Floodwaters, wildfires, or tornadoes. No matter where we live, natural disasters, and even the man-made ones, typically strike quickly and without warning. Recent “superstorm” Sandy served as a brutal reminder that no one is immune from the effects of disasters, particularly the elderly and those with special ambulatory needs. I was surprised by how many local seniors and their families did not have an emergency plan.
In an emergency, basic services including water, gas, electricity and communications may be cut off, and grocery stores, gas stations and pharmacies may be closed or crippled with long lines. The key to withstanding disasters is readiness. The following steps can help safeguard older adults for disasters.
Secure a supply kit. Assemble a flashlight, first aid kit, batteries, blankets and adequate supplies of water, nonperishable food, medications, hygiene items, etc. for a minimum of three days. Pack supplies in an easy-to-transport waterproof container and store in a handy place. Every six months, or as needs change, review the survival kit contents and keep supplies updated.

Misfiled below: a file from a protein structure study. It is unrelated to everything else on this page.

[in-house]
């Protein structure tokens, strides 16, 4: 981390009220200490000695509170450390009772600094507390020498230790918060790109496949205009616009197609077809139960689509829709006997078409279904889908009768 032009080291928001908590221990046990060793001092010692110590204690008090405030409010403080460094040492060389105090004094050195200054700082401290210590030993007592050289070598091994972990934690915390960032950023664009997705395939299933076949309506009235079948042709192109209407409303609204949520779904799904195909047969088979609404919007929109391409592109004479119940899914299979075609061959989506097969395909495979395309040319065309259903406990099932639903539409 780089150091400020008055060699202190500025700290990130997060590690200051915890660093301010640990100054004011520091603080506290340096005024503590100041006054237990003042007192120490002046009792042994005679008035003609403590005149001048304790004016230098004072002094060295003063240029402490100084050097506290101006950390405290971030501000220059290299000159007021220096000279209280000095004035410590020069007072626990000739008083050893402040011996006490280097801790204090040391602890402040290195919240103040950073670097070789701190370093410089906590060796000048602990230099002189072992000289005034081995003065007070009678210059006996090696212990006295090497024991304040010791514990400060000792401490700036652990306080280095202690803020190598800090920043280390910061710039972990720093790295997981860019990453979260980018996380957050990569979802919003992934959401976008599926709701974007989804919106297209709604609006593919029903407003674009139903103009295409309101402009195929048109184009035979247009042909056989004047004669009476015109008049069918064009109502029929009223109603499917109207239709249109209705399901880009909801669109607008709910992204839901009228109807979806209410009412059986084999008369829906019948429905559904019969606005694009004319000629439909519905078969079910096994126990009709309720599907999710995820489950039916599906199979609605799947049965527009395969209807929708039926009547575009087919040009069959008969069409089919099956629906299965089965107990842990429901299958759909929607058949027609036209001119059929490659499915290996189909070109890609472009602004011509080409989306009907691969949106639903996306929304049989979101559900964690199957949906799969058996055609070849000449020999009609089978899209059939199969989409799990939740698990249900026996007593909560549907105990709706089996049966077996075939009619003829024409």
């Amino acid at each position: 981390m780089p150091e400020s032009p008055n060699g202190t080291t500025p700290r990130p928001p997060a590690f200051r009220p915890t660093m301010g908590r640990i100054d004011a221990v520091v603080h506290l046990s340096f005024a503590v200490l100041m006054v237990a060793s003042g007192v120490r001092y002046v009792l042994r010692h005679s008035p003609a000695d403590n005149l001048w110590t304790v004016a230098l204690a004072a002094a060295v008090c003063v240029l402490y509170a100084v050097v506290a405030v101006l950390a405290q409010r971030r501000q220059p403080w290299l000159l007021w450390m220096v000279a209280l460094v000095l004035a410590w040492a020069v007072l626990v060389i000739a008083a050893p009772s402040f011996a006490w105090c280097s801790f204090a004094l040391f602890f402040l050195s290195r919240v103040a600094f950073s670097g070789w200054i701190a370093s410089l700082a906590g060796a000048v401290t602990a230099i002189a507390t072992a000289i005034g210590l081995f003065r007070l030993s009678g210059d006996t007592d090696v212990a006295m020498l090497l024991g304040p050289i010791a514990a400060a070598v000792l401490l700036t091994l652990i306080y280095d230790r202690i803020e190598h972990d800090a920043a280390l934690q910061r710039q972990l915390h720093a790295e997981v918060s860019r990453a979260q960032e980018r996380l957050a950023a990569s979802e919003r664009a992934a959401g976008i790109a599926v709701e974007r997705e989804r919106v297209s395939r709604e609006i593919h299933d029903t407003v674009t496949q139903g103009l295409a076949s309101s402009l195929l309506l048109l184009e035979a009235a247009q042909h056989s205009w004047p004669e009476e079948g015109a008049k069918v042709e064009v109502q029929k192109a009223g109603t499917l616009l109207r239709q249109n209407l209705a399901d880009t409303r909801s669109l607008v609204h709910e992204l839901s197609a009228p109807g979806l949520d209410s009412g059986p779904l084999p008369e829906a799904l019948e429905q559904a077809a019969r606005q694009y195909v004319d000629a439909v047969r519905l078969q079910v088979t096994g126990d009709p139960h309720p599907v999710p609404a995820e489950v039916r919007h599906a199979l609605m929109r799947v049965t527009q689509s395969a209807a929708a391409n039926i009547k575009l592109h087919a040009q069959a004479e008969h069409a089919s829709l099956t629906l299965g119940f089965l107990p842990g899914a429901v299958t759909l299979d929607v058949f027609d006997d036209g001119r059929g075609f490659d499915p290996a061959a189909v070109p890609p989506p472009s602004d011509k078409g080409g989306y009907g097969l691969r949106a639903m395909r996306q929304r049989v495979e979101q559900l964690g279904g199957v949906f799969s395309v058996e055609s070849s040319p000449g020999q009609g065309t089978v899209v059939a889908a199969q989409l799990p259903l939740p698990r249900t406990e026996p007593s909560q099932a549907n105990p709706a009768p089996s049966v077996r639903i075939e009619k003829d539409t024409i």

Create a personal support network and plan. Whether they are family members, neighbors, friends or caregivers, seniors need a group of people who can help them talk through personal limitations and concerns with a detailed disaster action plan that includes evacuation routes, transportation needs, communication contacts, and emergency documents/health information. Be sure to test the disaster plan occasionally to be sure it works.
Stay informed. The Administration on Aging website lists state emergency preparedness websites, and many states and local communities provide disaster preparedness guides for seniors. Older adults should know in advance community emergency warning systems and how they will be notified in a possible emergency.
Helping older loved ones plan for possible disasters and community emergencies reduces anxiety, injuries and life-threatening situations. We can all help each other by planning for disasters as not just a matter of if, but when.
What experience did you have during Superstorm Sandy and what tips can you share about preparing for unexpected disasters?